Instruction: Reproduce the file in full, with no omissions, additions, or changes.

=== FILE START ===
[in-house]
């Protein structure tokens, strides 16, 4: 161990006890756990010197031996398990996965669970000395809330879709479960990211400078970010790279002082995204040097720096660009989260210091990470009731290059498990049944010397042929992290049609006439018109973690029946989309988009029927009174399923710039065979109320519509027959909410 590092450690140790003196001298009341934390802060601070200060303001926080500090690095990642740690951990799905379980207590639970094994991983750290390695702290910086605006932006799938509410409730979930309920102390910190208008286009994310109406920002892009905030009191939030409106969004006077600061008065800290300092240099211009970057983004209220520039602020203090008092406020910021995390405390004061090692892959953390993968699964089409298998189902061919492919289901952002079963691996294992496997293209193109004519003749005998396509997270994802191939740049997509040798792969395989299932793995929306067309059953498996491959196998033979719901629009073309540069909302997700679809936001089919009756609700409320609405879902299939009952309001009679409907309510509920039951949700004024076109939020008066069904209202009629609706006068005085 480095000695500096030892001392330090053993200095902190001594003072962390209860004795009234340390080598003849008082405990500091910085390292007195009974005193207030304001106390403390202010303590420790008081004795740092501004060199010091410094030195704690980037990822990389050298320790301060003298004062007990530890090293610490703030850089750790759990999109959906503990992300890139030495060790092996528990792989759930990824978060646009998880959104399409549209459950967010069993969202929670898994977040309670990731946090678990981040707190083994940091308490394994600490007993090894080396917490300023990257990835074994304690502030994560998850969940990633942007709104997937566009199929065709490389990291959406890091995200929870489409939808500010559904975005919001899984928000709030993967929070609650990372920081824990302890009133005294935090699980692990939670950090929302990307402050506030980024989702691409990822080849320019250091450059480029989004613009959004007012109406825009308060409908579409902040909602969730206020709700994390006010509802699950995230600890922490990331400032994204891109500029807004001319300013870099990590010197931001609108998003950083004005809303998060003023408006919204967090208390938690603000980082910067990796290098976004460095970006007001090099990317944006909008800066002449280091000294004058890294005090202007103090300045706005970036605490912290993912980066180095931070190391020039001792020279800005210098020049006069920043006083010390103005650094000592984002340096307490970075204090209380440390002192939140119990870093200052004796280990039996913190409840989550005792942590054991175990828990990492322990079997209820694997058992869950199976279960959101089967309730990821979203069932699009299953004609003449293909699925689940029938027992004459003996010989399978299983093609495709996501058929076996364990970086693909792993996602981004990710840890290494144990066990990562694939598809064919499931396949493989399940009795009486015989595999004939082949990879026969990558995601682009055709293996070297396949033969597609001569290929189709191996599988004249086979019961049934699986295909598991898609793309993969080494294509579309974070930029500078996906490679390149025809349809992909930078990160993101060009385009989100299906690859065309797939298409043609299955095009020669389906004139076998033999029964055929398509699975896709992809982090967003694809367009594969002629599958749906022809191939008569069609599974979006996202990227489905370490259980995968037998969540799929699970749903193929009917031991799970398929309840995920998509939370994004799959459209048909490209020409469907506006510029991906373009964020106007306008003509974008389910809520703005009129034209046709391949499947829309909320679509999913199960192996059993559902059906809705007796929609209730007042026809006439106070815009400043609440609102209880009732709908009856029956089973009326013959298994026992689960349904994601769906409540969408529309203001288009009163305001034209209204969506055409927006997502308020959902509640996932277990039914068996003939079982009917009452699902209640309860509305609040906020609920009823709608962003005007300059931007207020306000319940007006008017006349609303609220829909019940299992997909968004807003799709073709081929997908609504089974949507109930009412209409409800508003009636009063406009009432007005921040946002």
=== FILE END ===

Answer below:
[in-house]
């Protein structure tokens, strides 16, 4: 161990006890756990010197031996398990996965669970000395809330879709479960990211400078970010790279002082995204040097720096660009989260210091990470009731290059498990049944010397042929992290049609006439018109973690029946989309988009029927009174399923710039065979109320519509027959909410 590092450690140790003196001298009341934390802060601070200060303001926080500090690095990642740690951990799905379980207590639970094994991983750290390695702290910086605006932006799938509410409730979930309920102390910190208008286009994310109406920002892009905030009191939030409106969004006077600061008065800290300092240099211009970057983004209220520039602020203090008092406020910021995390405390004061090692892959953390993968699964089409298998189902061919492919289901952002079963691996294992496997293209193109004519003749005998396509997270994802191939740049997509040798792969395989299932793995929306067309059953498996491959196998033979719901629009073309540069909302997700679809936001089919009756609700409320609405879902299939009952309001009679409907309510509920039951949700004024076109939020008066069904209202009629609706006068005085 480095000695500096030892001392330090053993200095902190001594003072962390209860004795009234340390080598003849008082405990500091910085390292007195009974005193207030304001106390403390202010303590420790008081004795740092501004060199010091410094030195704690980037990822990389050298320790301060003298004062007990530890090293610490703030850089750790759990999109959906503990992300890139030495060790092996528990792989759930990824978060646009998880959104399409549209459950967010069993969202929670898994977040309670990731946090678990981040707190083994940091308490394994600490007993090894080396917490300023990257990835074994304690502030994560998850969940990633942007709104997937566009199929065709490389990291959406890091995200929870489409939808500010559904975005919001899984928000709030993967929070609650990372920081824990302890009133005294935090699980692990939670950090929302990307402050506030980024989702691409990822080849320019250091450059480029989004613009959004007012109406825009308060409908579409902040909602969730206020709700994390006010509802699950995230600890922490990331400032994204891109500029807004001319300013870099990590010197931001609108998003950083004005809303998060003023408006919204967090208390938690603000980082910067990796290098976004460095970006007001090099990317944006909008800066002449280091000294004058890294005090202007103090300045706005970036605490912290993912980066180095931070190391020039001792020279800005210098020049006069920043006083010390103005650094000592984002340096307490970075204090209380440390002192939140119990870093200052004796280990039996913190409840989550005792942590054991175990828990990492322990079997209820694997058992869950199976279960959101089967309730990821979203069932699009299953004609003449293909699925689940029938027992004459003996010989399978299983093609495709996501058929076996364990970086693909792993996602981004990710840890290494144990066990990562694939598809064919499931396949493989399940009795009486015989595999004939082949990879026969990558995601682009055709293996070297396949033969597609001569290929189709191996599988004249086979019961049934699986295909598991898609793309993969080494294509579309974070930029500078996906490679390149025809349809992909930078990160993101060009385009989100299906690859065309797939298409043609299955095009020669389906004139076998033999029964055929398509699975896709992809982090967003694809367009594969002629599958749906022809191939008569069609599974979006996202990227489905370490259980995968037998969540799929699970749903193929009917031991799970398929309840995920998509939370994004799959459209048909490209020409469907506006510029991906373009964020106007306008003509974008389910809520703005009129034209046709391949499947829309909320679509999913199960192996059993559902059906809705007796929609209730007042026809006439106070815009400043609440609102209880009732709908009856029956089973009326013959298994026992689960349904994601769906409540969408529309203001288009009163305001034209209204969506055409927006997502308020959902509640996932277990039914068996003939079982009917009452699902209640309860509305609040906020609920009823709608962003005007300059931007207020306000319940007006008017006349609303609220829909019940299992997909968004807003799709073709081929997908609504089974949507109930009412209409409800508003009636009063406009009432007005921040946002």